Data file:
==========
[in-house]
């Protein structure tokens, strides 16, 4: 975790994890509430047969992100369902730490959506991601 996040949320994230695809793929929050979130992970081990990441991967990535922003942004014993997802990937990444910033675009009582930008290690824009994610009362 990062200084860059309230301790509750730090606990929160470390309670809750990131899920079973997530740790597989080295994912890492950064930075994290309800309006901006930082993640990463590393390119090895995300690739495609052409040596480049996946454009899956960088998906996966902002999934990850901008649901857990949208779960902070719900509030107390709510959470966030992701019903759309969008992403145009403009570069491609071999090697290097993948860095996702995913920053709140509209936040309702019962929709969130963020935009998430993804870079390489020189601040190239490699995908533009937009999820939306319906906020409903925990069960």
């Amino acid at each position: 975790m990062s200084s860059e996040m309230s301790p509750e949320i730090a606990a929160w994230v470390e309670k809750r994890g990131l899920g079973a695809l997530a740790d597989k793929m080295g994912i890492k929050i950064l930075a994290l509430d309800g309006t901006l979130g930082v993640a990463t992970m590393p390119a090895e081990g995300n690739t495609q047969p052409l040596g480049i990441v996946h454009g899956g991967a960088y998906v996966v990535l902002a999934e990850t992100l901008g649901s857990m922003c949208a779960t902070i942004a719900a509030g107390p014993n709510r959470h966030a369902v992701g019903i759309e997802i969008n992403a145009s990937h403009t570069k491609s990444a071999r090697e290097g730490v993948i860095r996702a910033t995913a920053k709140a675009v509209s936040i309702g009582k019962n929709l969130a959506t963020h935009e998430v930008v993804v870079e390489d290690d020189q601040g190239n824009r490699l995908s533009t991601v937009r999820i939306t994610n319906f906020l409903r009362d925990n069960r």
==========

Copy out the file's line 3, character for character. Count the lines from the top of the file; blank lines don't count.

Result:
């Amino acid at each position: 975790m990062s200084s860059e996040m309230s301790p509750e949320i730090a606990a929160w994230v470390e309670k809750r994890g990131l899920g079973a695809l997530a740790d597989k793929m080295g994912i890492k929050i950064l930075a994290l509430d309800g309006t901006l979130g930082v993640a990463t992970m590393p390119a090895e081990g995300n690739t495609q047969p052409l040596g480049i990441v996946h454009g899956g991967a960088y998906v996966v990535l902002a999934e990850t992100l901008g649901s857990m922003c949208a779960t902070i942004a719900a509030g107390p014993n709510r959470h966030a369902v992701g019903i759309e997802i969008n992403a145009s990937h403009t570069k491609s990444a071999r090697e290097g730490v993948i860095r996702a910033t995913a920053k709140a675009v509209s936040i309702g009582k019962n929709l969130a959506t963020h935009e998430v930008v993804v870079e390489d290690d020189q601040g190239n824009r490699l995908s533009t991601v937009r999820i939306t994610n319906f906020l409903r009362d925990n069960r």